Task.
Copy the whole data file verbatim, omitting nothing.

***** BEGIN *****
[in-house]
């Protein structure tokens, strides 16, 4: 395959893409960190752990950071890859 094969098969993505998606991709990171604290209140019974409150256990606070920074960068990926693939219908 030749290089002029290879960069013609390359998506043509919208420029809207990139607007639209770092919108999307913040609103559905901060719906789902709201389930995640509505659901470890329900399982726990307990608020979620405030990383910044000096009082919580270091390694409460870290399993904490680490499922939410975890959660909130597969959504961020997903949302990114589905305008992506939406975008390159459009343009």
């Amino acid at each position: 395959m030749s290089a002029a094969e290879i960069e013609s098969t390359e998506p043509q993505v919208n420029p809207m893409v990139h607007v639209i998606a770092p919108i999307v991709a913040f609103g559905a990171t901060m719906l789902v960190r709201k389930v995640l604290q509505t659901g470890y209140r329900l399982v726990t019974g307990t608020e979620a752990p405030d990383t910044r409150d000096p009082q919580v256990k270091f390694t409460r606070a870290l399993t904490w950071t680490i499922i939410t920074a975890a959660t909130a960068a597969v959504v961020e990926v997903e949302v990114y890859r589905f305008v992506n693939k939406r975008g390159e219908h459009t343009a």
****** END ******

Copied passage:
[in-house]
């Protein structure tokens, strides 16, 4: 395959893409960190752990950071890859 094969098969993505998606991709990171604290209140019974409150256990606070920074960068990926693939219908 030749290089002029290879960069013609390359998506043509919208420029809207990139607007639209770092919108999307913040609103559905901060719906789902709201389930995640509505659901470890329900399982726990307990608020979620405030990383910044000096009082919580270091390694409460870290399993904490680490499922939410975890959660909130597969959504961020997903949302990114589905305008992506939406975008390159459009343009």
């Amino acid at each position: 395959m030749s290089a002029a094969e290879i960069e013609s098969t390359e998506p043509q993505v919208n420029p809207m893409v990139h607007v639209i998606a770092p919108i999307v991709a913040f609103g559905a990171t901060m719906l789902v960190r709201k389930v995640l604290q509505t659901g470890y209140r329900l399982v726990t019974g307990t608020e979620a752990p405030d990383t910044r409150d000096p009082q919580v256990k270091f390694t409460r606070a870290l399993t904490w950071t680490i499922i939410t920074a975890a959660t909130a960068a597969v959504v961020e990926v997903e949302v990114y890859r589905f305008v992506n693939k939406r975008g390159e219908h459009t343009a």